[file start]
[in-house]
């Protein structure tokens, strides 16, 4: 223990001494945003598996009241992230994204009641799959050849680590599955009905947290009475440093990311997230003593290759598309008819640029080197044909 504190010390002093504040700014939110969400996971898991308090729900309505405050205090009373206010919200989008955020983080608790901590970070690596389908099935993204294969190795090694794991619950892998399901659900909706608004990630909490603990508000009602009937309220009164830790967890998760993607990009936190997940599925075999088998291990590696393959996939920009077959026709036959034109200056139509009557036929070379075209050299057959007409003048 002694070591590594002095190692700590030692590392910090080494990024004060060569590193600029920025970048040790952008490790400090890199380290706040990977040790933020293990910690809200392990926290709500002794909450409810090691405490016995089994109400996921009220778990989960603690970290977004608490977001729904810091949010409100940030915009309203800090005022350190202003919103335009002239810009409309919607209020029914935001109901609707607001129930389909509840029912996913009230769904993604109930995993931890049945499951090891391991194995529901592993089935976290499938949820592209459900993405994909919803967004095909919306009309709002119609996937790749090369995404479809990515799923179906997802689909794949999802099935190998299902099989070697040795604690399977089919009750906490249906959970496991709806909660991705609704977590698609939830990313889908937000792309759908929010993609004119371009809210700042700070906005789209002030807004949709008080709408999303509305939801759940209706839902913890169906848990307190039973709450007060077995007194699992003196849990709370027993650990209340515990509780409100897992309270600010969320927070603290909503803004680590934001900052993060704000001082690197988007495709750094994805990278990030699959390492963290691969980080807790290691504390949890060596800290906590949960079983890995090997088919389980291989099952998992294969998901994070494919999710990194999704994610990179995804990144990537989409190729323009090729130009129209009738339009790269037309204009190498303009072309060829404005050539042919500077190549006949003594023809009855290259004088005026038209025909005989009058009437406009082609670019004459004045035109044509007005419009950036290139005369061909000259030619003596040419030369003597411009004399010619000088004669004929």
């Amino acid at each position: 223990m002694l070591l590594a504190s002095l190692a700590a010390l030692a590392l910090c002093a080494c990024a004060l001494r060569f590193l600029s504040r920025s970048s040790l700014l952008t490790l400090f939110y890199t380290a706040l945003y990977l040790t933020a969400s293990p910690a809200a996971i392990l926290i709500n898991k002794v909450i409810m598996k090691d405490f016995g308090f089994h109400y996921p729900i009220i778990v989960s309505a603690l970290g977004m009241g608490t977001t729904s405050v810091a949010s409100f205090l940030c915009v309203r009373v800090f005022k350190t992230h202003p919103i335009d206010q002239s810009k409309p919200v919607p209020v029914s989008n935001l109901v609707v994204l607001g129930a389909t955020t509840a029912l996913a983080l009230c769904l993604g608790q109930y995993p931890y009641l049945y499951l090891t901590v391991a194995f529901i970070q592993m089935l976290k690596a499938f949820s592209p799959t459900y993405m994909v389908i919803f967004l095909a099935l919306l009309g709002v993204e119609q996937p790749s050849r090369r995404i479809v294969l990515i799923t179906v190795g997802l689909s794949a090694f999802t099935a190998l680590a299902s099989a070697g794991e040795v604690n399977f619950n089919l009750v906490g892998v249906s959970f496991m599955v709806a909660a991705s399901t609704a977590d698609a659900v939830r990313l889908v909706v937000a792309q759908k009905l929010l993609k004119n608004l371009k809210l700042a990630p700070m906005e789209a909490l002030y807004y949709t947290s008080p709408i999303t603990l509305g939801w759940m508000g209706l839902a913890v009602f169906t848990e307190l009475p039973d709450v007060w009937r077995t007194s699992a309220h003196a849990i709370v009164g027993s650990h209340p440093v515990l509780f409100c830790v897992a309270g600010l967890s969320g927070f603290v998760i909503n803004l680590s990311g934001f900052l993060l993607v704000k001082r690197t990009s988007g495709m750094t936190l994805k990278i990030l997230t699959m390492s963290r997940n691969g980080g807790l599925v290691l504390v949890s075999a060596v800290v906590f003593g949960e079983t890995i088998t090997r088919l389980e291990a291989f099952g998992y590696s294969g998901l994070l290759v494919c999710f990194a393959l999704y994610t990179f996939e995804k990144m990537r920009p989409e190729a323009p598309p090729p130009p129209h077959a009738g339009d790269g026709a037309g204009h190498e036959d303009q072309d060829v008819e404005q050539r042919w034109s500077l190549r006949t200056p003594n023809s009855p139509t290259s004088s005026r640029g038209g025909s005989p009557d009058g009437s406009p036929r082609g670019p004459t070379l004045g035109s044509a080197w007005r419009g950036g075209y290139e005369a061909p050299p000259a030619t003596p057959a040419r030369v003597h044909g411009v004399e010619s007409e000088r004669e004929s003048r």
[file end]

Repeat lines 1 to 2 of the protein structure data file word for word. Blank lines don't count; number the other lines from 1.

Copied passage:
[in-house]
């Protein structure tokens, strides 16, 4: 223990001494945003598996009241992230994204009641799959050849680590599955009905947290009475440093990311997230003593290759598309008819640029080197044909 504190010390002093504040700014939110969400996971898991308090729900309505405050205090009373206010919200989008955020983080608790901590970070690596389908099935993204294969190795090694794991619950892998399901659900909706608004990630909490603990508000009602009937309220009164830790967890998760993607990009936190997940599925075999088998291990590696393959996939920009077959026709036959034109200056139509009557036929070379075209050299057959007409003048 002694070591590594002095190692700590030692590392910090080494990024004060060569590193600029920025970048040790952008490790400090890199380290706040990977040790933020293990910690809200392990926290709500002794909450409810090691405490016995089994109400996921009220778990989960603690970290977004608490977001729904810091949010409100940030915009309203800090005022350190202003919103335009002239810009409309919607209020029914935001109901609707607001129930389909509840029912996913009230769904993604109930995993931890049945499951090891391991194995529901592993089935976290499938949820592209459900993405994909919803967004095909919306009309709002119609996937790749090369995404479809990515799923179906997802689909794949999802099935190998299902099989070697040795604690399977089919009750906490249906959970496991709806909660991705609704977590698609939830990313889908937000792309759908929010993609004119371009809210700042700070906005789209002030807004949709008080709408999303509305939801759940209706839902913890169906848990307190039973709450007060077995007194699992003196849990709370027993650990209340515990509780409100897992309270600010969320927070603290909503803004680590934001900052993060704000001082690197988007495709750094994805990278990030699959390492963290691969980080807790290691504390949890060596800290906590949960079983890995090997088919389980291989099952998992294969998901994070494919999710990194999704994610990179995804990144990537989409190729323009090729130009129209009738339009790269037309204009190498303009072309060829404005050539042919500077190549006949003594023809009855290259004088005026038209025909005989009058009437406009082609670019004459004045035109044509007005419009950036290139005369061909000259030619003596040419030369003597411009004399010619000088004669004929």